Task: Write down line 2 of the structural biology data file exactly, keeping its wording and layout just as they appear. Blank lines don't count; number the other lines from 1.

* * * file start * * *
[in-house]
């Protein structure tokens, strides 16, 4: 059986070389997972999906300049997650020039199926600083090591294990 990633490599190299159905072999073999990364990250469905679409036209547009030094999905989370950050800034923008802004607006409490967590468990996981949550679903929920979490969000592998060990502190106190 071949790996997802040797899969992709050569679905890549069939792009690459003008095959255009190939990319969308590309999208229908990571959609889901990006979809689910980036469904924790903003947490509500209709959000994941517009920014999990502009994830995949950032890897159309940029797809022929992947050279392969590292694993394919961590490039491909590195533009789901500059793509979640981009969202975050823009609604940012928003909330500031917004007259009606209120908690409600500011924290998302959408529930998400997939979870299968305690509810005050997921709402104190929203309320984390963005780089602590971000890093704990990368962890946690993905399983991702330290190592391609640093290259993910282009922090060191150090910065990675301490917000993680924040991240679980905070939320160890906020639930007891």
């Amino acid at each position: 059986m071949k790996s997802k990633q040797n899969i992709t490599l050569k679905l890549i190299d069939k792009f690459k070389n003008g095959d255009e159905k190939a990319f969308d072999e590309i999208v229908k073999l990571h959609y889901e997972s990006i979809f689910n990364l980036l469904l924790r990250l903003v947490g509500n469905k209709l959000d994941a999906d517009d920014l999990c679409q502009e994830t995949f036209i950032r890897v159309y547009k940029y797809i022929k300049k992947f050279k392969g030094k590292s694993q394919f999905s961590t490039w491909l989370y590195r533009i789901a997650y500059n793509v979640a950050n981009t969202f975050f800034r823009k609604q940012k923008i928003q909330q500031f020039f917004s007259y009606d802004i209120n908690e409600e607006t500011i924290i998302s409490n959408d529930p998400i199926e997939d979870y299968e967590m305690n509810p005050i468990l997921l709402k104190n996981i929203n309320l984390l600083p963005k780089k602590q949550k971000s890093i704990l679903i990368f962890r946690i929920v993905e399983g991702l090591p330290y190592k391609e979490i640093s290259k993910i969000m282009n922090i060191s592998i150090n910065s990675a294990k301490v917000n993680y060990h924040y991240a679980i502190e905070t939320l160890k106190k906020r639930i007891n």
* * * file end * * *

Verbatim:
């Protein structure tokens, strides 16, 4: 059986070389997972999906300049997650020039199926600083090591294990 990633490599190299159905072999073999990364990250469905679409036209547009030094999905989370950050800034923008802004607006409490967590468990996981949550679903929920979490969000592998060990502190106190 071949790996997802040797899969992709050569679905890549069939792009690459003008095959255009190939990319969308590309999208229908990571959609889901990006979809689910980036469904924790903003947490509500209709959000994941517009920014999990502009994830995949950032890897159309940029797809022929992947050279392969590292694993394919961590490039491909590195533009789901500059793509979640981009969202975050823009609604940012928003909330500031917004007259009606209120908690409600500011924290998302959408529930998400997939979870299968305690509810005050997921709402104190929203309320984390963005780089602590971000890093704990990368962890946690993905399983991702330290190592391609640093290259993910282009922090060191150090910065990675301490917000993680924040991240679980905070939320160890906020639930007891």